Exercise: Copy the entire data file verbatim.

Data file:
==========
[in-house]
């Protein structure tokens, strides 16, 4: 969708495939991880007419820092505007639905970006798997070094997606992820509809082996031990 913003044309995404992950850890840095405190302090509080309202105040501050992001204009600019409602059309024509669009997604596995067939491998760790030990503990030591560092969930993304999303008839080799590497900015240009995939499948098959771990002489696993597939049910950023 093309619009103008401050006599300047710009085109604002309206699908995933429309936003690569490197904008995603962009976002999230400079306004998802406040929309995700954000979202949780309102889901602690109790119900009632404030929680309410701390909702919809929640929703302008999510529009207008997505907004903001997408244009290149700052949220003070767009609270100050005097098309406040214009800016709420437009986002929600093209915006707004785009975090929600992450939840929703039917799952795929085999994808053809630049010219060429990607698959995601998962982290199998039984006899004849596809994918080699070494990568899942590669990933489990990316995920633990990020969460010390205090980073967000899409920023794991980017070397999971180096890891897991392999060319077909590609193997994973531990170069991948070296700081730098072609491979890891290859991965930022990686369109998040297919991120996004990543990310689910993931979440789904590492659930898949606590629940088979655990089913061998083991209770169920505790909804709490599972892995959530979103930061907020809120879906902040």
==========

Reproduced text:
[in-house]
């Protein structure tokens, strides 16, 4: 969708495939991880007419820092505007639905970006798997070094997606992820509809082996031990 913003044309995404992950850890840095405190302090509080309202105040501050992001204009600019409602059309024509669009997604596995067939491998760790030990503990030591560092969930993304999303008839080799590497900015240009995939499948098959771990002489696993597939049910950023 093309619009103008401050006599300047710009085109604002309206699908995933429309936003690569490197904008995603962009976002999230400079306004998802406040929309995700954000979202949780309102889901602690109790119900009632404030929680309410701390909702919809929640929703302008999510529009207008997505907004903001997408244009290149700052949220003070767009609270100050005097098309406040214009800016709420437009986002929600093209915006707004785009975090929600992450939840929703039917799952795929085999994808053809630049010219060429990607698959995601998962982290199998039984006899004849596809994918080699070494990568899942590669990933489990990316995920633990990020969460010390205090980073967000899409920023794991980017070397999971180096890891897991392999060319077909590609193997994973531990170069991948070296700081730098072609491979890891290859991965930022990686369109998040297919991120996004990543990310689910993931979440789904590492659930898949606590629940088979655990089913061998083991209770169920505790909804709490599972892995959530979103930061907020809120879906902040």